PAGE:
Excerpt from Finding Fidelity, the forthcoming novel from Blake Charles Donley

Say Goodbye to Hollywood

In any corporate setting, there were seven deadly sins you could commit. In our little world of corporate bliss, these sins were committed regularly, often with callous disregard for privacy, decency, and humanity.

By far, the greatest of these—the 1st deadly sin—was touching another’s laptop screen or computer monitor. There was nothing more unnerving than demonstrating something for a colleague and watching them lunge toward the screen with an outstretched index finger. Whenever this happened, I’d recoil in horror. As their greasy digit jetted toward my pristine LCD surface, I’d secretly pray the offender would pull up just shy of the surface and hover in their effort to literally point something out. A few of my MVTS cohorts did have the good manners and good sense not to fondell screens. And one of my colleagues routinely used her fake nails to tap my screen. Although still a technically a sin, I could forgive her, because her nails left nary a smudge.

“The touchers” had become a well-worn inside joke between Jules and me. Since she was the colleague most likely to be drawing her pointy finger to clarify something, and vice versa, it was a relief that she too understood the sanctity of the screen. I shudder to think what would have become of our work marriage if she was a serial screen molester.

Unfortunately, there was a notorious toucher who routinely visited our cubes. She was a business analyst with whom we regularly collaborated. She rarely visited just one of us. Whenever the toucher was in Jules’ cube, likely marring her screen with all manner of fingerprint graffiti, all I could think was please don’t come to my cube, please don’t come to my cube… But my prayers were often in vain. Inevitably, the toucher would sashay into my cube and proceed to drag her evil greasy flesh pencil all over my monitor. At times, she’d do a press-and-drag with such intensity that she’d distort the colors displayed on the monitor. After she’d leave, Jules and I would shut off the display on our monitors and compare the carnage. We’d try to determine who suffered the more brutal drive-by fingering. Often our screens would look like they’d been left out in a garden laying screen up and vandalized by a gang of advancing slugs. After a consensus was reached on who got more aggressively fingered, we’d head to the copy room for some monitor wipes to mop up the damage.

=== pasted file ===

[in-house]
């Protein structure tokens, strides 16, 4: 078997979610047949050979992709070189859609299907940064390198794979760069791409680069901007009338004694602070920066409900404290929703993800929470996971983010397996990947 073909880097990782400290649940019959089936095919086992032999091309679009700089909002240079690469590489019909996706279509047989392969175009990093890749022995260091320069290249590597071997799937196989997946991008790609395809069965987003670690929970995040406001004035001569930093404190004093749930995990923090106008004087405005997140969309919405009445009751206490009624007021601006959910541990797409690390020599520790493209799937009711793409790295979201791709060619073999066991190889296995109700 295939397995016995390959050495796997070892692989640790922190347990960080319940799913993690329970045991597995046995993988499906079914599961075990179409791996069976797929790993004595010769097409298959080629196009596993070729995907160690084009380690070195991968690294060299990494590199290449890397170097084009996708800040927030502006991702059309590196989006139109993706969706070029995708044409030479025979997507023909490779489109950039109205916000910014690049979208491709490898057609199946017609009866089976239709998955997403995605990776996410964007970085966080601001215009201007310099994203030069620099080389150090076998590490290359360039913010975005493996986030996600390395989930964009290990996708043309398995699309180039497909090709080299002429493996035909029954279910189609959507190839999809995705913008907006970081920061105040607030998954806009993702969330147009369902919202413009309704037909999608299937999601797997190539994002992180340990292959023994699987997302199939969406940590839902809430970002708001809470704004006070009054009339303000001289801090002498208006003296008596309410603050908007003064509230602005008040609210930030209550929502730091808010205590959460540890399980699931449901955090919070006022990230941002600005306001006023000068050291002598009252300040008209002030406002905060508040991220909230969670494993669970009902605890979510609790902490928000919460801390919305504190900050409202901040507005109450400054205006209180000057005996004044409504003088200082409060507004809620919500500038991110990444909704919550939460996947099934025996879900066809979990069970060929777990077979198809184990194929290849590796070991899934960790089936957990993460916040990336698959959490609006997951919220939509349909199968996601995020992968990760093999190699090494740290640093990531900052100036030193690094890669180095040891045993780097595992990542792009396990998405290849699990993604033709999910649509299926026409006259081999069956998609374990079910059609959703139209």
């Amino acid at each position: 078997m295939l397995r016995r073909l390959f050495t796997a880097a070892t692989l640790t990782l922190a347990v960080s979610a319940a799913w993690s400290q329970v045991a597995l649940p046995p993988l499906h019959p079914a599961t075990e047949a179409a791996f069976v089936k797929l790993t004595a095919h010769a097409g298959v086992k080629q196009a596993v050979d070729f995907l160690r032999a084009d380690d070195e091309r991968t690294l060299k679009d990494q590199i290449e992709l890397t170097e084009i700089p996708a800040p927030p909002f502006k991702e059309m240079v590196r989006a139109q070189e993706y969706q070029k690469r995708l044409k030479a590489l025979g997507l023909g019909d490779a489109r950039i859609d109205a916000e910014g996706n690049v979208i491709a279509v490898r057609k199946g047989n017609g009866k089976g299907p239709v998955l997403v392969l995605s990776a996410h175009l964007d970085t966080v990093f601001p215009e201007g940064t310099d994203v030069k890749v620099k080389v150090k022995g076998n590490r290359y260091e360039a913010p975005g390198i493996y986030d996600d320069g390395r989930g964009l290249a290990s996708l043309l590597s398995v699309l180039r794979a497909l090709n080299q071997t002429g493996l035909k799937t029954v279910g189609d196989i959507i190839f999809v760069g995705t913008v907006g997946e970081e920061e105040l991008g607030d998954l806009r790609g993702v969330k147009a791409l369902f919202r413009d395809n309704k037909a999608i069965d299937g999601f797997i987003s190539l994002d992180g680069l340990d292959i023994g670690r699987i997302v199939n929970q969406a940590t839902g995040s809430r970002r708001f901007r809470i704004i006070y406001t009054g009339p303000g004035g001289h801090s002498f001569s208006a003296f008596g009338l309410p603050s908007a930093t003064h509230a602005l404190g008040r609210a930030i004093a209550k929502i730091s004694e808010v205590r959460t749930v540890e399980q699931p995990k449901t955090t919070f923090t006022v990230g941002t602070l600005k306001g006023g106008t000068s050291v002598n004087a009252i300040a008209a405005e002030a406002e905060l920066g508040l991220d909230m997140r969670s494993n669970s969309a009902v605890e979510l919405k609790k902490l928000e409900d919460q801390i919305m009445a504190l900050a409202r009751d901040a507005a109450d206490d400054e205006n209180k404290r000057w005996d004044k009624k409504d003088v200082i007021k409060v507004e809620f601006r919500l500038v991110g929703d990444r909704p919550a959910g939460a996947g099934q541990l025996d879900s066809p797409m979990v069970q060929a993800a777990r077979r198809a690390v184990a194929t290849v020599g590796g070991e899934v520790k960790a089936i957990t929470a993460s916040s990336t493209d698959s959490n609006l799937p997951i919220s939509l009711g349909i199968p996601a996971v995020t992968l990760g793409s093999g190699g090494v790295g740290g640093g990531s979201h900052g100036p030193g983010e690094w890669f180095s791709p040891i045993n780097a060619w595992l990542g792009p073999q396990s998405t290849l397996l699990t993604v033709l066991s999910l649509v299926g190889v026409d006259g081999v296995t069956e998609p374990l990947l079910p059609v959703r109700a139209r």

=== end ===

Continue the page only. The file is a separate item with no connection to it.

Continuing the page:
The 2nd deadly sin was whistling. Pursing your lips to make a shrill melodic stain on the pristine white noise of the corporate catacombs was tantamount to laying down a thunderous fart in church. Whistling had no place in an office. Whistling had no place anywhere else for that matter. In fact, the only acceptable whistling I was aware of was in the opening minute of the Scorpion’s classic anti-Communism anthem “Winds of Change”.

Beyond the shrill disruptive force whistling inevitably exerted on the eardrums of anyone within earshot, it was one step away from signing out loud, or playing a flute. It always struck me that everyone hates it when someone whistles, even other whistlers. So why does anyone whistle? Despite what the seven dwarfs believed, no one should whistle while they work.